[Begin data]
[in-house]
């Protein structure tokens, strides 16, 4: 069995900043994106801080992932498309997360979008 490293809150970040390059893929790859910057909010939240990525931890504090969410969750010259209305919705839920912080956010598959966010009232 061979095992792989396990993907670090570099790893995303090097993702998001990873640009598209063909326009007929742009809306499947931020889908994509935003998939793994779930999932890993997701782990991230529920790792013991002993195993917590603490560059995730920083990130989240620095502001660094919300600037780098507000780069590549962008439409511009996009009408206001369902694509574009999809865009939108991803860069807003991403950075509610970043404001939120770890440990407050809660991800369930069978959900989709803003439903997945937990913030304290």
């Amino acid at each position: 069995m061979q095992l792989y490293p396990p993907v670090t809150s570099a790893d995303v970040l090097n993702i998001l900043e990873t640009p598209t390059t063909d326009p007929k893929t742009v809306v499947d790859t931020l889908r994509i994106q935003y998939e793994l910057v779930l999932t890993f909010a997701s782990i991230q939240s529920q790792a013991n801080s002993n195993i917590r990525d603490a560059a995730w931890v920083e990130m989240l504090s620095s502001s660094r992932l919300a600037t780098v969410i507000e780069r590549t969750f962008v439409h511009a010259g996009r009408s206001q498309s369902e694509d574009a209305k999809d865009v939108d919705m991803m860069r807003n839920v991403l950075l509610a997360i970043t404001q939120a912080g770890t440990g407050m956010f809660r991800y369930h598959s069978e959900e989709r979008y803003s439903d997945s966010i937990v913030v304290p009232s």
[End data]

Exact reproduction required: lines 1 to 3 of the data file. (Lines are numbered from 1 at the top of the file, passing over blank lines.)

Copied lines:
[in-house]
């Protein structure tokens, strides 16, 4: 069995900043994106801080992932498309997360979008 490293809150970040390059893929790859910057909010939240990525931890504090969410969750010259209305919705839920912080956010598959966010009232 061979095992792989396990993907670090570099790893995303090097993702998001990873640009598209063909326009007929742009809306499947931020889908994509935003998939793994779930999932890993997701782990991230529920790792013991002993195993917590603490560059995730920083990130989240620095502001660094919300600037780098507000780069590549962008439409511009996009009408206001369902694509574009999809865009939108991803860069807003991403950075509610970043404001939120770890440990407050809660991800369930069978959900989709803003439903997945937990913030304290």
């Amino acid at each position: 069995m061979q095992l792989y490293p396990p993907v670090t809150s570099a790893d995303v970040l090097n993702i998001l900043e990873t640009p598209t390059t063909d326009p007929k893929t742009v809306v499947d790859t931020l889908r994509i994106q935003y998939e793994l910057v779930l999932t890993f909010a997701s782990i991230q939240s529920q790792a013991n801080s002993n195993i917590r990525d603490a560059a995730w931890v920083e990130m989240l504090s620095s502001s660094r992932l919300a600037t780098v969410i507000e780069r590549t969750f962008v439409h511009a010259g996009r009408s206001q498309s369902e694509d574009a209305k999809d865009v939108d919705m991803m860069r807003n839920v991403l950075l509610a997360i970043t404001q939120a912080g770890t440990g407050m956010f809660r991800y369930h598959s069978e959900e989709r979008y803003s439903d997945s966010i937990v913030v304290p009232s």